The Gobustan Rock Art Cultural Landscape is a national park in Azerbaijan that forms a bridge connecting the past and present, a reserve official told Anadolu Agency (AA) in an interview.
"Just as Azerbaijan forms an economic, cultural and historical bridge between Europe and Asia, Gobustan also stands as a bridge between ancient and modern times," said Fikrat Abdullayev, deputy director of the reserve.
Gobustan, a hill and mountain site occupying the southeast end of the Greater Caucasus mountain ridge, is about 65 kilometers (40 miles) southwest of the capital, Baku, on the western shores of the Caspian.
Abdullayev said Gobustan hosts an array of rock engravings depicting images of hunting, fauna, flora and the lifestyles of the region's ancient inhabitants. The park was declared a historic landmark of Azerbaijan in 1966 in the hope that this status would preserve the ancient carvings, relics, mud volcanoes and gas-stones of the region for future generations.
He noted that in 2007, Gobustan was declared a UNESCO World Heritage Site at the World Heritage Committee's 31st session held in Christchurch, New Zealand. The UNESCO World Heritage Center said this site offered an outstanding range of more than 6,000 rock engravings stretching back almost 40,000. "The reserve also features previously inhabited caves, the sites of old settlements and burial mounds, all reflecting an intensive human use by the inhabitants of the area over the wet period that followed the last Ice Age, from the Upper Paleolithic to the Middle Ages," according to UNESCO. UNESCO also refers to Gobustan as having "outstanding universal value for the quality and density of its rock art engravings."
In 2019, rock images from the site were included on the Islamic World Heritage List at an extraordinary meeting of the Islamic World Heritage Committee held in Rabat, Morocco. Abdullayev said the open-air museum, which covers an area of over 4,500 hectares, is one of the places where the earliest examples of painting, music and dance culture were formed.
"Nowadays, we can find the motifs of Gobustan rock art in various areas of art, such as sculpture and carpet weaving," he said, adding that being a full member of the International PRAT-CARP Association – a European rock art group – allowed for greater resources to preserve Gobustan in partnership with museums from across the world.
The number of tourists visiting the reserve increases every year, Abdullayev said. "The reserve has recorded over 130,000 visitors in 2019." During the busy summer season the reserve welcomes more than 1,000 tourists throughout the day, he said.
Abdullayev said visitors come from various countries around the world, including the U.S., U.K., Russia, India and further afield. Several famous Azerbaijani movies have been set in the area, he added.
Ongoing research for rocks
Noting the first archaeological excavations in the area began in the 1930s, Abdullayev said Azerbaijani archaeologist Isak Jafarzade in 1939-1940 discovered 3,500 rock paintings, drawings and signs, as well as manmade pits and holes in rocks in Gobustan.
Since 1965, a special scientific expedition has been engaged in investigating the rock engravings of the site, where archaeological research of more than 20 dwellings and shelters, and more than 40 burial mounds were carried out, Abdullayev said.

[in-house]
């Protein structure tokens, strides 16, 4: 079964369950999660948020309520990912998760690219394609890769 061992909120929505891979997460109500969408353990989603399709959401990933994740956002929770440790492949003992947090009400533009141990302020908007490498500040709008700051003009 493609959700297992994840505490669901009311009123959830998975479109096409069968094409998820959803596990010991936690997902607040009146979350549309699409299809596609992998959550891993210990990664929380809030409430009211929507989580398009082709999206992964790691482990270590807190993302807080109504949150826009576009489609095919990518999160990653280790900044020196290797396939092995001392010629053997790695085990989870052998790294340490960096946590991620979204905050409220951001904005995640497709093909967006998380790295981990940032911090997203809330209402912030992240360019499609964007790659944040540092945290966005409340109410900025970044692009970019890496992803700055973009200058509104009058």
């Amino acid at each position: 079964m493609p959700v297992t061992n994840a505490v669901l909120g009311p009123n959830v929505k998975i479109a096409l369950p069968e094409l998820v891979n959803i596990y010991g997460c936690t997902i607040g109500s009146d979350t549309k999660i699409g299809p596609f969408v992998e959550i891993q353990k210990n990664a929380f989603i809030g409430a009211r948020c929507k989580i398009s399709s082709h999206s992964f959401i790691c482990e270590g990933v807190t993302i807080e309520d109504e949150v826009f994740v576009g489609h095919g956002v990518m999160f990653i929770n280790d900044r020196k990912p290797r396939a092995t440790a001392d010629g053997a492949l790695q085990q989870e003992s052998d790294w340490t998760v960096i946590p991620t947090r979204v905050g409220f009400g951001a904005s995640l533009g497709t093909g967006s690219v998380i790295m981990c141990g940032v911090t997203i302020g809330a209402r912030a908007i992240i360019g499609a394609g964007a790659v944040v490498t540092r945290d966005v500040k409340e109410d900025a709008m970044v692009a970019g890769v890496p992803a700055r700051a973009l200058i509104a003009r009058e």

In 2016, work started on the reserve area for creating a digital database catalog for rock arts in the Cingirdag-Yazilitapa area of Gobustan, he said, adding that as a result, all illustrated stones in this area, as well as in the newly discovered Sona rock, have been documented.
"Some 541 new images were discovered across the Jinghirdag Moutain-Yazylytepe hillside, previously assessed from 877 recorded images, and 440 new images were discovered on already documented stones, while the remaining 101 images were found on 18 new stones found during the study in the area," Abdullayev said. The latest number of recorded rock arts in the site has exceeded 7,000, he added.
The official went on to add that in 2019, the park's research team, together with experts from the Institute of Archeology and Ethnography of the Azerbaijan National Academy of Sciences, carried out archaeological excavations along the lower slopes of the Boyukdash Mountain area, revealing a medieval village and a religious site seemingly built in the Bronze Age.
Stone "gavaldash" tambourine
The gavaldash is an ancient tambourine, the sound of which resembles a musical instrument. Rahima Mehdiyeva, an excursion guide at Gobustan open air museum, demonstrated that by tapping on the gavaldash with small stones, one can get various clear sounds, reminiscent of a drum .
She explained that the gavaldash consisted of shell limestone and was flat, producing various sounds depending on where it was tapped and the density of the shells in the composition of the limestone. Mehdiyeva said its distinctness emerged from the emptiness and porosity of the shells.
She also stressed that the petroglyphs – images created by removing part of a rock surface by incising, pecking, carving and abrading – mostly depict oxen and women.
The larger the petroglyph, the earlier it can be dated, she said, noting that the images used to be drawn on its original shape and size during ancient times, while images of more modern ages were drawn in a schematic, scaled way.